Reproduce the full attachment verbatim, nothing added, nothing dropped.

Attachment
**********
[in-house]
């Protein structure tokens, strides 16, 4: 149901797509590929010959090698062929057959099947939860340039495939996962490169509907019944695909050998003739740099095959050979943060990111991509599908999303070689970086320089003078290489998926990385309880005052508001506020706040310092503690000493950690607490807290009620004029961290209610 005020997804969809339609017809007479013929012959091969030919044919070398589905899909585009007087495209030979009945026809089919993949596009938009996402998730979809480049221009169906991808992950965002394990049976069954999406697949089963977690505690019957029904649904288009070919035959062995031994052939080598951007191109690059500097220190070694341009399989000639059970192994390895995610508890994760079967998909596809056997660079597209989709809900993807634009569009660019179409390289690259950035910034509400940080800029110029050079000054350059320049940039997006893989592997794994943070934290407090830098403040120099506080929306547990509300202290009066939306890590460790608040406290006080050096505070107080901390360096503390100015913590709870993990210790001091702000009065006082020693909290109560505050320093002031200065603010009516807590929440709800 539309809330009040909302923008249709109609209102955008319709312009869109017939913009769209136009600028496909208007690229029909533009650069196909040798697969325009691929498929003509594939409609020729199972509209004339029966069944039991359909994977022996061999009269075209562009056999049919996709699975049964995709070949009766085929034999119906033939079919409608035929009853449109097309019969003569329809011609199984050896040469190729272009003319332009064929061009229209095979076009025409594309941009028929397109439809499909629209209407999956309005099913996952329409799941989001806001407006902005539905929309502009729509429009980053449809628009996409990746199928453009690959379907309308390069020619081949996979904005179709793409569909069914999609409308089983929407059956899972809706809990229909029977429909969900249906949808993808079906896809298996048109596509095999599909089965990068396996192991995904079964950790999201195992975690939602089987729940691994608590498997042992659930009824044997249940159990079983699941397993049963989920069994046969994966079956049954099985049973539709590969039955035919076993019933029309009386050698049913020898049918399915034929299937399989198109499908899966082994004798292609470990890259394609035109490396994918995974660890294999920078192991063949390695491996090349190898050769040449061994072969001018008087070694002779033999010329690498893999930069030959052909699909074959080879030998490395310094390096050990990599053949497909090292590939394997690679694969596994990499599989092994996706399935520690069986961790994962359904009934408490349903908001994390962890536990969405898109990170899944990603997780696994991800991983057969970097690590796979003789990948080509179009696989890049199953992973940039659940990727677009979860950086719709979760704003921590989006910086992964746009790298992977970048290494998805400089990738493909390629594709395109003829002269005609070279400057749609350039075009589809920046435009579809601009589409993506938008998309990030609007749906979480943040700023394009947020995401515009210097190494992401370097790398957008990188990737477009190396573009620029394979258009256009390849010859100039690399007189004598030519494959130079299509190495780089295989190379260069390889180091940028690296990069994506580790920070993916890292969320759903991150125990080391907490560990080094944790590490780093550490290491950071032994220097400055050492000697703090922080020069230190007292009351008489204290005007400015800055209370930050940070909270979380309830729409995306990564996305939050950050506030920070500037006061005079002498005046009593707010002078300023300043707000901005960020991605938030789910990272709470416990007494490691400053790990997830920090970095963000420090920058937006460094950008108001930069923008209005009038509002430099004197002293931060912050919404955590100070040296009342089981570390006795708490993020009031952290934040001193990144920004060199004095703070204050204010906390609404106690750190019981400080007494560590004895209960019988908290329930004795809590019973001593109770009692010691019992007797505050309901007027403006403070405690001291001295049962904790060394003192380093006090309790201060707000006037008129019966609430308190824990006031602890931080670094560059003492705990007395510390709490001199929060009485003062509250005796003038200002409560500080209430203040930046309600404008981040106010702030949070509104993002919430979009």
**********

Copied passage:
[in-house]
């Protein structure tokens, strides 16, 4: 149901797509590929010959090698062929057959099947939860340039495939996962490169509907019944695909050998003739740099095959050979943060990111991509599908999303070689970086320089003078290489998926990385309880005052508001506020706040310092503690000493950690607490807290009620004029961290209610 005020997804969809339609017809007479013929012959091969030919044919070398589905899909585009007087495209030979009945026809089919993949596009938009996402998730979809480049221009169906991808992950965002394990049976069954999406697949089963977690505690019957029904649904288009070919035959062995031994052939080598951007191109690059500097220190070694341009399989000639059970192994390895995610508890994760079967998909596809056997660079597209989709809900993807634009569009660019179409390289690259950035910034509400940080800029110029050079000054350059320049940039997006893989592997794994943070934290407090830098403040120099506080929306547990509300202290009066939306890590460790608040406290006080050096505070107080901390360096503390100015913590709870993990210790001091702000009065006082020693909290109560505050320093002031200065603010009516807590929440709800 539309809330009040909302923008249709109609209102955008319709312009869109017939913009769209136009600028496909208007690229029909533009650069196909040798697969325009691929498929003509594939409609020729199972509209004339029966069944039991359909994977022996061999009269075209562009056999049919996709699975049964995709070949009766085929034999119906033939079919409608035929009853449109097309019969003569329809011609199984050896040469190729272009003319332009064929061009229209095979076009025409594309941009028929397109439809499909629209209407999956309005099913996952329409799941989001806001407006902005539905929309502009729509429009980053449809628009996409990746199928453009690959379907309308390069020619081949996979904005179709793409569909069914999609409308089983929407059956899972809706809990229909029977429909969900249906949808993808079906896809298996048109596509095999599909089965990068396996192991995904079964950790999201195992975690939602089987729940691994608590498997042992659930009824044997249940159990079983699941397993049963989920069994046969994966079956049954099985049973539709590969039955035919076993019933029309009386050698049913020898049918399915034929299937399989198109499908899966082994004798292609470990890259394609035109490396994918995974660890294999920078192991063949390695491996090349190898050769040449061994072969001018008087070694002779033999010329690498893999930069030959052909699909074959080879030998490395310094390096050990990599053949497909090292590939394997690679694969596994990499599989092994996706399935520690069986961790994962359904009934408490349903908001994390962890536990969405898109990170899944990603997780696994991800991983057969970097690590796979003789990948080509179009696989890049199953992973940039659940990727677009979860950086719709979760704003921590989006910086992964746009790298992977970048290494998805400089990738493909390629594709395109003829002269005609070279400057749609350039075009589809920046435009579809601009589409993506938008998309990030609007749906979480943040700023394009947020995401515009210097190494992401370097790398957008990188990737477009190396573009620029394979258009256009390849010859100039690399007189004598030519494959130079299509190495780089295989190379260069390889180091940028690296990069994506580790920070993916890292969320759903991150125990080391907490560990080094944790590490780093550490290491950071032994220097400055050492000697703090922080020069230190007292009351008489204290005007400015800055209370930050940070909270979380309830729409995306990564996305939050950050506030920070500037006061005079002498005046009593707010002078300023300043707000901005960020991605938030789910990272709470416990007494490691400053790990997830920090970095963000420090920058937006460094950008108001930069923008209005009038509002430099004197002293931060912050919404955590100070040296009342089981570390006795708490993020009031952290934040001193990144920004060199004095703070204050204010906390609404106690750190019981400080007494560590004895209960019988908290329930004795809590019973001593109770009692010691019992007797505050309901007027403006403070405690001291001295049962904790060394003192380093006090309790201060707000006037008129019966609430308190824990006031602890931080670094560059003492705990007395510390709490001199929060009485003062509250005796003038200002409560500080209430203040930046309600404008981040106010702030949070509104993002919430979009």